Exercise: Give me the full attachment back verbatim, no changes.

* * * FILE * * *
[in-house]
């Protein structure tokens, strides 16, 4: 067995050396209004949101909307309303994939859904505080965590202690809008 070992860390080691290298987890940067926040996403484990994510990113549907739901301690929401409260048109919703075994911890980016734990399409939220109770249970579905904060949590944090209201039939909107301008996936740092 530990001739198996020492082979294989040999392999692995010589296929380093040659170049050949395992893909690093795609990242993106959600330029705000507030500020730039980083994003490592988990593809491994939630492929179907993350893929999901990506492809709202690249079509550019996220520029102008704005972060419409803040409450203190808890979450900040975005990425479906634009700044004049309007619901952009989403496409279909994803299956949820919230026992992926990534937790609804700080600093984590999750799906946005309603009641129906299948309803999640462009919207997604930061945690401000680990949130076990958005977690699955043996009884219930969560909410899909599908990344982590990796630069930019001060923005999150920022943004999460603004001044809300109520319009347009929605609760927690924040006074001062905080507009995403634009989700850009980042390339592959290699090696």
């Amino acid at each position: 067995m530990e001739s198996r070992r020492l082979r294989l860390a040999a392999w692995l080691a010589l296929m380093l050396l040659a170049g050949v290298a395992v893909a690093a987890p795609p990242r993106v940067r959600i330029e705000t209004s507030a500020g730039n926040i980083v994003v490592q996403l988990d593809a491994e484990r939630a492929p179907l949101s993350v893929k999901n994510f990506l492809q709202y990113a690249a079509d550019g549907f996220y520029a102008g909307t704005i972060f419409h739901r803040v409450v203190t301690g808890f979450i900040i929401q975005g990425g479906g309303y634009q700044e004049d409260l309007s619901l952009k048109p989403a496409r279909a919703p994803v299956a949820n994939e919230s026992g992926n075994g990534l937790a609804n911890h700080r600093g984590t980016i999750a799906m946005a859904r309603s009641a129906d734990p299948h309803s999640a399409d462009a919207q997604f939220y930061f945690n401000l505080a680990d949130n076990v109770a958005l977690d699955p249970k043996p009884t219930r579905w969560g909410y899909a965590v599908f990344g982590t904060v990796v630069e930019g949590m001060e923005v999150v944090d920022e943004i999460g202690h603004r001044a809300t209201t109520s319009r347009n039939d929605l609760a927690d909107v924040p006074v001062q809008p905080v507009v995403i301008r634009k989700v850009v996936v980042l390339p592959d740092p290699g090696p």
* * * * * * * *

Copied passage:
[in-house]
């Protein structure tokens, strides 16, 4: 067995050396209004949101909307309303994939859904505080965590202690809008 070992860390080691290298987890940067926040996403484990994510990113549907739901301690929401409260048109919703075994911890980016734990399409939220109770249970579905904060949590944090209201039939909107301008996936740092 530990001739198996020492082979294989040999392999692995010589296929380093040659170049050949395992893909690093795609990242993106959600330029705000507030500020730039980083994003490592988990593809491994939630492929179907993350893929999901990506492809709202690249079509550019996220520029102008704005972060419409803040409450203190808890979450900040975005990425479906634009700044004049309007619901952009989403496409279909994803299956949820919230026992992926990534937790609804700080600093984590999750799906946005309603009641129906299948309803999640462009919207997604930061945690401000680990949130076990958005977690699955043996009884219930969560909410899909599908990344982590990796630069930019001060923005999150920022943004999460603004001044809300109520319009347009929605609760927690924040006074001062905080507009995403634009989700850009980042390339592959290699090696």
């Amino acid at each position: 067995m530990e001739s198996r070992r020492l082979r294989l860390a040999a392999w692995l080691a010589l296929m380093l050396l040659a170049g050949v290298a395992v893909a690093a987890p795609p990242r993106v940067r959600i330029e705000t209004s507030a500020g730039n926040i980083v994003v490592q996403l988990d593809a491994e484990r939630a492929p179907l949101s993350v893929k999901n994510f990506l492809q709202y990113a690249a079509d550019g549907f996220y520029a102008g909307t704005i972060f419409h739901r803040v409450v203190t301690g808890f979450i900040i929401q975005g990425g479906g309303y634009q700044e004049d409260l309007s619901l952009k048109p989403a496409r279909a919703p994803v299956a949820n994939e919230s026992g992926n075994g990534l937790a609804n911890h700080r600093g984590t980016i999750a799906m946005a859904r309603s009641a129906d734990p299948h309803s999640a399409d462009a919207q997604f939220y930061f945690n401000l505080a680990d949130n076990v109770a958005l977690d699955p249970k043996p009884t219930r579905w969560g909410y899909a965590v599908f990344g982590t904060v990796v630069e930019g949590m001060e923005v999150v944090d920022e943004i999460g202690h603004r001044a809300t209201t109520s319009r347009n039939d929605l609760a927690d909107v924040p006074v001062q809008p905080v507009v995403i301008r634009k989700v850009v996936v980042l390339p592959d740092p290699g090696p």